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Serge Morand, Boris R Krasnov and D Timothy J Littlewood (Eds)

Cambridge University Press, £80.00

Morand, Krasnov and Littlewood have gathered 26 papers written by more than 50 authors from around the world and amounting to almost 500 pages.

Cambridge University Press has delivered the papers in a superlative volume that is a great reminder that books are tactile objects; I would recommend that you get your hands on a copy.

The main stated objective of the book was to combine research on phylogenetics and evolutionary ecology in order to explain the development of parasite diversity and host diversification.

The reviews are grouped under three headings: evolutionary ecology of parasite diversity, evolutionary history of parasite diversity, and combining ecology and phylogenetics.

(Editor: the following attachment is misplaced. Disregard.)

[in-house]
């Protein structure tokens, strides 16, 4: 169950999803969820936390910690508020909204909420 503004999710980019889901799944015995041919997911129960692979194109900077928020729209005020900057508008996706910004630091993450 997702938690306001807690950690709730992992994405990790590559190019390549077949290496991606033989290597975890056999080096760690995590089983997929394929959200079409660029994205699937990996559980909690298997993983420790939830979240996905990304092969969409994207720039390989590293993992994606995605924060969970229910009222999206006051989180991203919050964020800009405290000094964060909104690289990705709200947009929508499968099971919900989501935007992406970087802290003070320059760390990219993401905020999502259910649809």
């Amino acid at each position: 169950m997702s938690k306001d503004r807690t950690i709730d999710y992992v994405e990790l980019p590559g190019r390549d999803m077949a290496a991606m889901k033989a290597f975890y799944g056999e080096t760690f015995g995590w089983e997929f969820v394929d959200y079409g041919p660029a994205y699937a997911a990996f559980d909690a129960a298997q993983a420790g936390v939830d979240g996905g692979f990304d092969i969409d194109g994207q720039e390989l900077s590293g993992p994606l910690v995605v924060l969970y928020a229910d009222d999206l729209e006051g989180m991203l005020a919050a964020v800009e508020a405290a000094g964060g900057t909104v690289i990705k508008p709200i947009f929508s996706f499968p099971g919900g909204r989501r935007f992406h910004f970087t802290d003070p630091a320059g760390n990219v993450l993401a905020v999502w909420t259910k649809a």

A rough breakdown of the papers finds 11 offer broad coverage, four are on viruses and protists, five are on helminths and six areon arthropods.

The hosts are both vertebrate and invertebrate, in aquatic and terrestrial habitats, which means there's something for everyone, and some papers focus on molecular methodology.

The volume is more than a set of papers on parasites: it will interest a wide range of researchers other than parasitologists, as its focus is the evolutionary and phylogenetic relationships between parasites and hosts and their diversification.

Dr Alan Pike

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